Data verification is only part of the picture. A failed verification does not mean there's any problem with the disc, or the data. Due to the way that many programs perform the verify, any number of hardware glitches can cause a failure.
Likewise, a successful verification does not mean the disc is "good". It can still have loads of problems that can result in a failure down the road, (with loss of data), failure in certain reading drives and not others, difficult or slow reading.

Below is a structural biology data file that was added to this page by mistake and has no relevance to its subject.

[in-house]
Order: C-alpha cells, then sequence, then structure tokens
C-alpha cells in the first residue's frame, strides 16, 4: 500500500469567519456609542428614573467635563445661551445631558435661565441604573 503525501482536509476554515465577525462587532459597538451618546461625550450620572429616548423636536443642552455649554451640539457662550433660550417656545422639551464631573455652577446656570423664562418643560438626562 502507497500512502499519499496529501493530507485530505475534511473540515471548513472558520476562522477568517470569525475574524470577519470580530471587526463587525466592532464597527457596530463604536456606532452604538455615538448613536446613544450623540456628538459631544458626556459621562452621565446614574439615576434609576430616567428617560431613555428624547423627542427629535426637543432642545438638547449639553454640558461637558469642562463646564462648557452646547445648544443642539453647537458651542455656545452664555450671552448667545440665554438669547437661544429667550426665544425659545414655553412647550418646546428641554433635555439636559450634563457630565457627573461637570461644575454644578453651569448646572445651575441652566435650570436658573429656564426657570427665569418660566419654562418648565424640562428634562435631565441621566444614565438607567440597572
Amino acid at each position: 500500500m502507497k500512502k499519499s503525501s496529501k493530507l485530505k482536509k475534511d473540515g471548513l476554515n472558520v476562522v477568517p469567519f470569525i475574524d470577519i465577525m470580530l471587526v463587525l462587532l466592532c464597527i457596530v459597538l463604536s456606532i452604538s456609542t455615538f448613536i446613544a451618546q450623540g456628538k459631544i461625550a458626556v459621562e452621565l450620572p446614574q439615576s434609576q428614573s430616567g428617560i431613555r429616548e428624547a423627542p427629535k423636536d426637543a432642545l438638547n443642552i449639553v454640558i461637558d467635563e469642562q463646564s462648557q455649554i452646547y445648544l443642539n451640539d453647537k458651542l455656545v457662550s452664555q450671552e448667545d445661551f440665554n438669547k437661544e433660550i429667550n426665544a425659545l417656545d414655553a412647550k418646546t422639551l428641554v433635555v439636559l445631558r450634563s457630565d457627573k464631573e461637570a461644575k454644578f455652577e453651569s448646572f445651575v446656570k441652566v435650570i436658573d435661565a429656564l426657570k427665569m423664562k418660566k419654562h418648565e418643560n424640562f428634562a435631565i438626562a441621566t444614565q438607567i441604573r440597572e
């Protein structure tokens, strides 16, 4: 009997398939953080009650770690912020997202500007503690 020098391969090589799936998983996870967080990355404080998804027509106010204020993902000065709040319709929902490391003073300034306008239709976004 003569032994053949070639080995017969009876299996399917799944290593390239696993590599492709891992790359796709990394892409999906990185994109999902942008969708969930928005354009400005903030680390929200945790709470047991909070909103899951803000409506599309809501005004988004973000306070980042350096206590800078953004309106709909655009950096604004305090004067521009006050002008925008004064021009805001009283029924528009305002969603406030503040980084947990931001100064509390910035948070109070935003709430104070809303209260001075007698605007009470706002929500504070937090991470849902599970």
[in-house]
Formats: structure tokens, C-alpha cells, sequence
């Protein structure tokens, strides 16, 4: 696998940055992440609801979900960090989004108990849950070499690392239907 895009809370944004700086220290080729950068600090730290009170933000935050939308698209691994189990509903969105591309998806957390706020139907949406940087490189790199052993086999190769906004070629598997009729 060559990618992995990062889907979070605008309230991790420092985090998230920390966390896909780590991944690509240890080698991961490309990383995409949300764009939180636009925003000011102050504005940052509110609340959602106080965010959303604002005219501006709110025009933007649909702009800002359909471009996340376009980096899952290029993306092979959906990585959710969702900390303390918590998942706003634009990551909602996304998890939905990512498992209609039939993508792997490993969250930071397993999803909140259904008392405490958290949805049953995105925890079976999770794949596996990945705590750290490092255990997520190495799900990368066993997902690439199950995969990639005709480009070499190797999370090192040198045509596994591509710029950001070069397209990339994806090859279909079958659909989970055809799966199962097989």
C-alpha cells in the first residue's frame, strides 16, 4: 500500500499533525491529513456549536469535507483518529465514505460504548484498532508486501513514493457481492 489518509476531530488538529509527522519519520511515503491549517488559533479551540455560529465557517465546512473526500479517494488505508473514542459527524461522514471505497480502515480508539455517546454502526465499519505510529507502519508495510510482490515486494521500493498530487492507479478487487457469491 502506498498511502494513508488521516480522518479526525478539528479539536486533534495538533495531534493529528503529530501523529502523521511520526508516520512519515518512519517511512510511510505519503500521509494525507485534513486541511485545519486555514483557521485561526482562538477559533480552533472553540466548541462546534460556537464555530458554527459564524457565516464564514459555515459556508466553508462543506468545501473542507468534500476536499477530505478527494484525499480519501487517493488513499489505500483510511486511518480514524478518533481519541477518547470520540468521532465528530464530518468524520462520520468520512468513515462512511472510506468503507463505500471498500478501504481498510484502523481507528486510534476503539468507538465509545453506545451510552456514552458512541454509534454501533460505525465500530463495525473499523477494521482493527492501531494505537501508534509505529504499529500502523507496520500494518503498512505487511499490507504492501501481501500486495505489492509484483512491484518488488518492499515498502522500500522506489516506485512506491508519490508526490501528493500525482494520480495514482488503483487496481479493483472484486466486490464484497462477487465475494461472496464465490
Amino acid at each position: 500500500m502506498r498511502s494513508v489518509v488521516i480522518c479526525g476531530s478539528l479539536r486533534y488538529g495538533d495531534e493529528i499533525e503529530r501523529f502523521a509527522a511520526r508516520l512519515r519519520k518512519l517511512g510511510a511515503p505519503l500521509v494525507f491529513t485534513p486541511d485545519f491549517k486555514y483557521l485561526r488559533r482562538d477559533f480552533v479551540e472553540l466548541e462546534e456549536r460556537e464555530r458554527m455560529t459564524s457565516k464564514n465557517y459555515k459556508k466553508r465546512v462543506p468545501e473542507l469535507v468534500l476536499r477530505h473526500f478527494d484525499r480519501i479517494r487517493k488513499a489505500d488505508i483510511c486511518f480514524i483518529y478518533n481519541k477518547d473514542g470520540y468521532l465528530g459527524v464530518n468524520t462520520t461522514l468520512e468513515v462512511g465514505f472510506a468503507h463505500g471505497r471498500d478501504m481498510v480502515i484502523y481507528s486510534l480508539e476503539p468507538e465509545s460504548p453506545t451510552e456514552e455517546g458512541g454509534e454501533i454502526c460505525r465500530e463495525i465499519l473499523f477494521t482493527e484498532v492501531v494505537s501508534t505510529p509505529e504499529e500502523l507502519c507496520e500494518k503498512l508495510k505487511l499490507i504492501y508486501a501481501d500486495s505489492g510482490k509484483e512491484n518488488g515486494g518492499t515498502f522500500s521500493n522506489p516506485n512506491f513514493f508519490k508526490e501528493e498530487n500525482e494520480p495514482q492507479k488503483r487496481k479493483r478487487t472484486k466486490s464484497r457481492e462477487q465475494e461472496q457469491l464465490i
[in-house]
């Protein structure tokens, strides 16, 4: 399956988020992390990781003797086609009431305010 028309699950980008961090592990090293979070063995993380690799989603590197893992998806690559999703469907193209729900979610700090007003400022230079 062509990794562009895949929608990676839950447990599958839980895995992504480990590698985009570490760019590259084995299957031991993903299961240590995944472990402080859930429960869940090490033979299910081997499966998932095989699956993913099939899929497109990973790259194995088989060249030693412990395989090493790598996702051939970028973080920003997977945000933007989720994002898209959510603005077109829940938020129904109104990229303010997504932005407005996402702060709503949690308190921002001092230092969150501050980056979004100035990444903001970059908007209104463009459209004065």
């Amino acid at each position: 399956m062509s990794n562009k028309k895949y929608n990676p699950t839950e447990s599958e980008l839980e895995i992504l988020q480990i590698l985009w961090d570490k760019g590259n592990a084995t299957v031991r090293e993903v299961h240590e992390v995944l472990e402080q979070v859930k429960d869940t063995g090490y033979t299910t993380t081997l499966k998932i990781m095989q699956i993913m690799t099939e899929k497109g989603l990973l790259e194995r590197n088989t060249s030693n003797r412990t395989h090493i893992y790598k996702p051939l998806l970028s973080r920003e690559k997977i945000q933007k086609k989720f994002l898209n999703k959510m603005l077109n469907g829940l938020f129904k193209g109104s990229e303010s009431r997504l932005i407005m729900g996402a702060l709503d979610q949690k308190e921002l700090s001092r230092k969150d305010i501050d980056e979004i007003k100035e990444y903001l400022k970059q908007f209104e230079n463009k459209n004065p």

Scanning for read errors is a completely different process, and measures some sort of burn quality and read-ability virtues of the disc (in the testing drive).
Generally, a successful verify along with a perfect read-speed test will assure you of a reasonably good disc. But, if an error scan can give you a more detailed picture of the over-all quality of the disc, why not use that information to your advantage?